Review also includes:
The Coven, 978-0141314013
These two titles are the first in a series entitle ‘Wicca’ in which witchcraft meets the American High School novel. Morgan Rowlands, aged 16, discovers she is a blood witch, and becomes part of a school coven. She and her fellow witches can do magic, but otherwise their preoccupations are much the same as those of characters in similar books: boys/girls, parents, friends, driving around in their cars, pimples (but the pimples can be cured by magic).
Perhaps it is too much to expect accuracy in novels as trite as these, but in books from a reputable publisher, readers deserve to be treated with some respect, which includes accuracy in factual information. It is very unlikely that in a west of Ireland village a girl would sit A-levels rather than an Irish examination. Yet in one of the extracts from the Book of Shadows which precede each chapter, a young woman, revealed as Morgan’s mother, is anticipating doing just this. There are other inconsistencies also in these extracts.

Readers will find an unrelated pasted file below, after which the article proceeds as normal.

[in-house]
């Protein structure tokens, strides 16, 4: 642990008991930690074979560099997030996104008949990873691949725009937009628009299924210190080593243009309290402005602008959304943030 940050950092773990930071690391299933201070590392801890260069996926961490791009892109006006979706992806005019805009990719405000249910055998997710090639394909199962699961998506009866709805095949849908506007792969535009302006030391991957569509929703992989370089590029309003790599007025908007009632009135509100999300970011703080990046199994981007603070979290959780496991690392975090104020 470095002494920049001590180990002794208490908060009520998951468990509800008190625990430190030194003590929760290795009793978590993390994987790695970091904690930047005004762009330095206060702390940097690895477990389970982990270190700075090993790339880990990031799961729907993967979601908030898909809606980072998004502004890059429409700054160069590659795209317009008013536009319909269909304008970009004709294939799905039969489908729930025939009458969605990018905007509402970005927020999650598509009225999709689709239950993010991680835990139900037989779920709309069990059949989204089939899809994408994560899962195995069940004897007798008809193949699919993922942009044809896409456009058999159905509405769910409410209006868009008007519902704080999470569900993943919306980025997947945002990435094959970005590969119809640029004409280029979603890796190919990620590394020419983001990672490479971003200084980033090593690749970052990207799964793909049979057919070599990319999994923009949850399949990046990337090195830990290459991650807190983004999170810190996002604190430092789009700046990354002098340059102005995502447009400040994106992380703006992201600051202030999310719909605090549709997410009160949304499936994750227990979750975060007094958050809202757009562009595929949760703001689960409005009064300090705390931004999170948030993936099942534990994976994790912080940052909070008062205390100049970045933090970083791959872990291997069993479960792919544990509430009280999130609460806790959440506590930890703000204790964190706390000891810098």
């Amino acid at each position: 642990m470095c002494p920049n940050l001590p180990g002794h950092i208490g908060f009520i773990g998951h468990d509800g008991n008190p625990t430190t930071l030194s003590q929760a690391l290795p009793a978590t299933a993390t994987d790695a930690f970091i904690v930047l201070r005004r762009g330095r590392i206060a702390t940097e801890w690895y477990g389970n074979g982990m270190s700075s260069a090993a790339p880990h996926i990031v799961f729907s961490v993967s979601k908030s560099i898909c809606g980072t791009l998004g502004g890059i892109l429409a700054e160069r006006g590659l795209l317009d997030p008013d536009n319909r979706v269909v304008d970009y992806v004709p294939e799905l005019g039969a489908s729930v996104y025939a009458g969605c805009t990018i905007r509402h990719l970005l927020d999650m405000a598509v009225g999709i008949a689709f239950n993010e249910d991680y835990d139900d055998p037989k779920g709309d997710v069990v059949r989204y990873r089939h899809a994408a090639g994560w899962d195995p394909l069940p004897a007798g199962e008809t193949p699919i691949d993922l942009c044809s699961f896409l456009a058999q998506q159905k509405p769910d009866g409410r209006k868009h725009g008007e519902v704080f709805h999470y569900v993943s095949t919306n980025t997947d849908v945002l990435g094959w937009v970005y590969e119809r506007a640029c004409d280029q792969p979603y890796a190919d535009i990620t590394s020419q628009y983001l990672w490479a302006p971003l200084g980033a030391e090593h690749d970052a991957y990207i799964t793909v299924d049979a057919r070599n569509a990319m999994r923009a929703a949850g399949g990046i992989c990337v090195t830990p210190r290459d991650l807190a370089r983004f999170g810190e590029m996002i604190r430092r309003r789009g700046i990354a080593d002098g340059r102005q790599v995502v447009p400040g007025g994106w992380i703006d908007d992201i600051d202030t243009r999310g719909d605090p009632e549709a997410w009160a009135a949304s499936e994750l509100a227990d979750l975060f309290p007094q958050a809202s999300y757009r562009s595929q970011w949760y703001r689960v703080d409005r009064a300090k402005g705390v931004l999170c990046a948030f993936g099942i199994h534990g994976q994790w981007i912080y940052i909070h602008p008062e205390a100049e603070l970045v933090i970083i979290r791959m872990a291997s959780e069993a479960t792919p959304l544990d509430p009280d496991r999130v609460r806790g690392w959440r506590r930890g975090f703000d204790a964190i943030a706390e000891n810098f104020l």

It is obvious that this series is cashing in on the current demand for books relating to magic, but the difference between this series and others such as ‘Harry Potter’ is that in the latter readers are invited into what is obviously a fantastical world. In the ‘Wicca’ series magic meets normal life. The way in which this is done lacks any note of credibility in a literary sense, but it also raises questions of treating in such a trivial manner a subject which should be discussed with some caution. That this is a very commercial series is indicated by the supposed cliff-hanging ending of each novel, presumably urging readers to buy the next one. But readers, it would be better to save up for a broomstick.